Jolly L.L.B.

Jolly L.L.B.
Jolly L.L.B.
2013-03-14T16:17:36 4:17:36 PM
Releasing On :
Director(s) :
Subhash Kapoor
Music Director(s) :
Releasing On :
Arshad Warsi, Amrita Rao, Boman Irani, Saurabh Shukhla and Harsh Chhaya
By Martin D'Souza, Glamsham Editorial
2013-03-14T16:17:36 4:17:36 PM

In 2001, Cardinal Jorge Bergoglio spoke of the contrast between ''poor people who are persecuted for demanding work, and rich people who are applauded for fleeing from justice.''

Cardinal Jorge Bergoglio is now the new Pontiff, Pope Francis I

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JOLLY L.L.B. is one of those movies that sock you right where it hurts! It does not only sock you, you also double up in realization of what you already knew all this time, or rather had a vague idea of as far as how the rich and mighty view the judicial system. The above quote actually encompasses what director Subhash Kapoor is trying to say.

JOLLY LLB is brilliance personified for two reasons. The promos fooled you into it being a comedy and two, Kapoor, who is also the writer, deals with a very serious issue, with a mild twist of comedy and sacarsm. Mind you, it's easy to get carried away and take the position of preacher rather than teacher. But to Kapoor's credit, he sticks to his domain, making clever use of comedy to offset the killer punch to the solar plexus he has in store towards the end.

CHECK OUT: Arshad Warsi arrives on a scooter at JOLLY LLB Premiere

In the end, you just applaud the work of a genius. A story well told and an issue well presented.

When you walk in to view this movie, do pay special attention to a garlanded photo frame near a canteen stall inside a court premises and a quick conversation between the judge (Saurabh Shukla) and high-society lawyer Rajpal (Boman Irani), just before a trial.

The garlanded photo frame is screenplay at its brilliant best. In just a few seconds, a super story is told which weighs down heavily until the end. And the conversation between Rajpal and the judge comes at a time when there is an interesting twist in the hit-and-run case. You actually feel the helplessness of Jagdish Tyagi aka Jolly (Arshad Warsi) who is waiting to take on the might of Rajpal.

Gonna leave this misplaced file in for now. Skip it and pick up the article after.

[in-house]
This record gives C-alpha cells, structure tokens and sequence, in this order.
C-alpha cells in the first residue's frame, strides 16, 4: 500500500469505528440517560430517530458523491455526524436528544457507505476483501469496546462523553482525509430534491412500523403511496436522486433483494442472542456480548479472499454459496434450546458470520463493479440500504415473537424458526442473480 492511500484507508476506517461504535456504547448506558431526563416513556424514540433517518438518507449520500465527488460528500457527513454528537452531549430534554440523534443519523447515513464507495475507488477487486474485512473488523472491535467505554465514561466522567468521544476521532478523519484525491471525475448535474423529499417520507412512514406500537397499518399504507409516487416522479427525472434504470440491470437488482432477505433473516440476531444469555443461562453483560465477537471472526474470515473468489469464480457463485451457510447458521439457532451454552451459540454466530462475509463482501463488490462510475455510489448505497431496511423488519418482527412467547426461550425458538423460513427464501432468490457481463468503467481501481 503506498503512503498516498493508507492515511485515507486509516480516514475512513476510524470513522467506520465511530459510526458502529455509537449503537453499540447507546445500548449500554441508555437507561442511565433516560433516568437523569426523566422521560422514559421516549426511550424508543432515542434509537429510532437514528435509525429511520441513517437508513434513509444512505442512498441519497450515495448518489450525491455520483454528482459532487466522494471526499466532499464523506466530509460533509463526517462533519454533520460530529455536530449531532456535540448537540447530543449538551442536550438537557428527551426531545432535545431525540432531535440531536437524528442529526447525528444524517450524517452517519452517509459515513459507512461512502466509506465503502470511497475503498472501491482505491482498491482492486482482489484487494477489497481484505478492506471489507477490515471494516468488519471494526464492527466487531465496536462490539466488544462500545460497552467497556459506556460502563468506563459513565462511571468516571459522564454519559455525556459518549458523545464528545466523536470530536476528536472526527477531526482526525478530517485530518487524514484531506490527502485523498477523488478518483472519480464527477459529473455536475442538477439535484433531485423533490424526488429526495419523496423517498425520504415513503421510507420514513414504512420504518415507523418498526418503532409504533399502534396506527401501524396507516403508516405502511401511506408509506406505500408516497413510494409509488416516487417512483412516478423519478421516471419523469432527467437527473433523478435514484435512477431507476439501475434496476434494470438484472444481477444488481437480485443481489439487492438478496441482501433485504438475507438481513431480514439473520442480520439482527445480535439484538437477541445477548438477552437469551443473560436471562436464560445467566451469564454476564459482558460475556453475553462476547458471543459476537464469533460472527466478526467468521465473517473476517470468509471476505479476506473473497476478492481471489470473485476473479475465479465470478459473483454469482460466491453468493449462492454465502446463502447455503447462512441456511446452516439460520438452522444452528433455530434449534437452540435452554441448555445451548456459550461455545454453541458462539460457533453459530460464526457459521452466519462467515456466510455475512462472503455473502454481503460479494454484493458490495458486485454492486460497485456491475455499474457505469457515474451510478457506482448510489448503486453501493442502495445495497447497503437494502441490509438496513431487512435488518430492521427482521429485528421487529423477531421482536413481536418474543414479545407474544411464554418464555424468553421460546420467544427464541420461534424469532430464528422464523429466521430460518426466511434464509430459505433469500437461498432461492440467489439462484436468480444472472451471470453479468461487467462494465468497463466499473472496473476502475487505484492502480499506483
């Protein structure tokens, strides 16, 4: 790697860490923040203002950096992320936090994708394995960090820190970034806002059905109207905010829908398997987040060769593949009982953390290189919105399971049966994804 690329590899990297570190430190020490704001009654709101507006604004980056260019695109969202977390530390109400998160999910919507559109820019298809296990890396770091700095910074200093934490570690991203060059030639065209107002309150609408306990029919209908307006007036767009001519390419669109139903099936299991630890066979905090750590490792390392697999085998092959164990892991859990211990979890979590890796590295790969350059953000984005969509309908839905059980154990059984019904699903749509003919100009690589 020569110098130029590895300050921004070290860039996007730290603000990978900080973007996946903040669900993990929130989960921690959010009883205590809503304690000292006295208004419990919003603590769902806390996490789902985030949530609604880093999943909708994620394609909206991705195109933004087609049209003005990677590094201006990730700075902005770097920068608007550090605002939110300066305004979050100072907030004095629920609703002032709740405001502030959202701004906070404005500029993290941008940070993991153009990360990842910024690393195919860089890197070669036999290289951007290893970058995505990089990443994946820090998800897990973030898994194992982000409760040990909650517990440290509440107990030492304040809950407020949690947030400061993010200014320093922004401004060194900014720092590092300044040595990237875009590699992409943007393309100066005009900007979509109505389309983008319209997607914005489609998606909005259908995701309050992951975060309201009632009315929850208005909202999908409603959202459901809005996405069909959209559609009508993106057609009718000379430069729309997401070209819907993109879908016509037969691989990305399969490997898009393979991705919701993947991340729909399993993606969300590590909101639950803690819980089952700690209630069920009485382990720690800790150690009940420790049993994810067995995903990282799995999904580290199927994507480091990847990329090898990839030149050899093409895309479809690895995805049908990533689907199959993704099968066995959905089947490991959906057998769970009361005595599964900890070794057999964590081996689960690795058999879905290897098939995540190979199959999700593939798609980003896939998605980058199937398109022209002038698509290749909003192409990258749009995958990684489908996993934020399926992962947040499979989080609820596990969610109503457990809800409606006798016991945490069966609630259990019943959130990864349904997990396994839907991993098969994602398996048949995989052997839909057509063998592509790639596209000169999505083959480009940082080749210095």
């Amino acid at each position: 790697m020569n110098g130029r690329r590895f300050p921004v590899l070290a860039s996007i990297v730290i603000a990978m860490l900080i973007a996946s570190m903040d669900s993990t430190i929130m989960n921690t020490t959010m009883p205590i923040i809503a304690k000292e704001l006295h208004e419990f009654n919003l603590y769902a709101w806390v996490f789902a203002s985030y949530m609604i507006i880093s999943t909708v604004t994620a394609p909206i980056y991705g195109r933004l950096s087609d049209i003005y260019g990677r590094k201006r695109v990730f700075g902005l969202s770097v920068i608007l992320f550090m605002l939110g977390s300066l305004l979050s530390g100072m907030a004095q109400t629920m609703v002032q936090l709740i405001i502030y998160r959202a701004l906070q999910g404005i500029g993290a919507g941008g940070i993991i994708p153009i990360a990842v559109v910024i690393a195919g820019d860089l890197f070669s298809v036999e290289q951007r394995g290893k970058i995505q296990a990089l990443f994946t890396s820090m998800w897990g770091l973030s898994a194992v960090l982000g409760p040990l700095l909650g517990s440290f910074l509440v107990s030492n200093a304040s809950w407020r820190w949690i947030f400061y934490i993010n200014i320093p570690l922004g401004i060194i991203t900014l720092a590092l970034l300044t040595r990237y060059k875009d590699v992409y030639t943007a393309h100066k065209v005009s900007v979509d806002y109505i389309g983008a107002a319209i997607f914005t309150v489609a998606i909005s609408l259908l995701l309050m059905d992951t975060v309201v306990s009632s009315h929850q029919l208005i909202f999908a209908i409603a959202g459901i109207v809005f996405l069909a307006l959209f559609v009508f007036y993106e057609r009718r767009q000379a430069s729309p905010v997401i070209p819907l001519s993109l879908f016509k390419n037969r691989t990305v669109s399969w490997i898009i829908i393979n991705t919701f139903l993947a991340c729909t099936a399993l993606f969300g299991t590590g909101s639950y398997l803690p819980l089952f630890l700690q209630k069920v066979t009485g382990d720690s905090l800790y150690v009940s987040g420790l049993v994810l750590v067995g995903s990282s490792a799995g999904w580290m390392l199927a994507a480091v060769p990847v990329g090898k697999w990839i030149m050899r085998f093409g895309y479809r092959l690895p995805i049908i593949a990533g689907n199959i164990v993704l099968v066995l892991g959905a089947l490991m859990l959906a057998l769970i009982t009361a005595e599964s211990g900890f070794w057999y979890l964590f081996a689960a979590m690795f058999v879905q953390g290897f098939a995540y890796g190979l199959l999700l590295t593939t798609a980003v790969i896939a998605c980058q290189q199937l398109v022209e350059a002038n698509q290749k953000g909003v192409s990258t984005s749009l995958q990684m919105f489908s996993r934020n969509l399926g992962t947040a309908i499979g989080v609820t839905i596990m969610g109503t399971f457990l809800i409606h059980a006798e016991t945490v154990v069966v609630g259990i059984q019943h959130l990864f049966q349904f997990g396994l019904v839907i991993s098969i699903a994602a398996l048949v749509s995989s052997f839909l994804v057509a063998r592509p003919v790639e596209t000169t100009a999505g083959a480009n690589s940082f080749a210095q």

Kapoor has shown his class right from his first film, SAY SALAAM INDIA, which released in the summer of 2007. It was a small film with a big heart. But it was PHAS GAYE RE OBAMA in 2010, which really shot him into the limelight. With JOLLY LLB, he has firmly established his credentials as a writer/director of repute.

view JOLLY L.L.B. stills
view JOLLY L.L.B. stills

After MUNNABHAI and ISHQIYA, Arshad Warsi packs a mean punch in this film as Jolly, the underdog lawyer, who takes on the might of Rajpal. Appeal becomes 'apple' in his PIL and prosecution becomes 'prostitution'. But this Meerut-bred lawyer hits the highway when he sees loopholes in a hit-and-run case involving the scion of an influential business family who is let free for lack of evidence.

In the PIL, Rajpal too sees his chance to get even with his client. But as the case progresses, Rajpal realizes that he is up against a tough nut to crack. The dialogues between the two lawyers in the heat-of-the moment are 'very real'. The scene where the judge flies off his chair is worth going miles to see, for its sheer brilliance in its execution.

Boman Irani stands tall as he delivers one of his best roles ever. A haughty lawyer who has scant respect for the law. Rather, a lawyer, who knows how to play within the loopholes within the law to come out trumps in the worst of cases. Mean, conniving and steely cold. He leaves you gasping for breath with his audacity to prove someone innocent, who actually is as guilty as hell.

CHECK OUT: Arshad Warsi is conscious about JOLLY L.L.B.

But it is Saurabh Shukla as the judge who Kapoor uses as his weapon of mass destruction. Saying anything more of his character here would spoil the movie for you. But hats off to Shukla for essaying such a complex role with dexterity. You don't know which way he will roll until he rolls. And his line towards the end is a chilling reminder of how evidence is what is required to nail an accused. ''I know the case from day one,'' he tells the packed courtroom. ''But I wait for that one piece of evidence which will help me make a favorable judgment. That evidence never comes.''

Where Kapoor falters (very badly) is in the two songs he incorporates forcefully into the script. Everything is flowing smoothly, so why this unnecessary interruption? If it was meant to add glamour, it fails. It is needless succumbing to commercialization of films.

JOLLY LLB for Oscars may seem far-fetched within the industry big-wigs who prefer big names with far poorer content (EKLAVYA, BARFI!). But if this movie is favored, believe me; our judicial system will be fast-tracked and feared like in the west.

Go for it, you will leave the courtroom satisfied!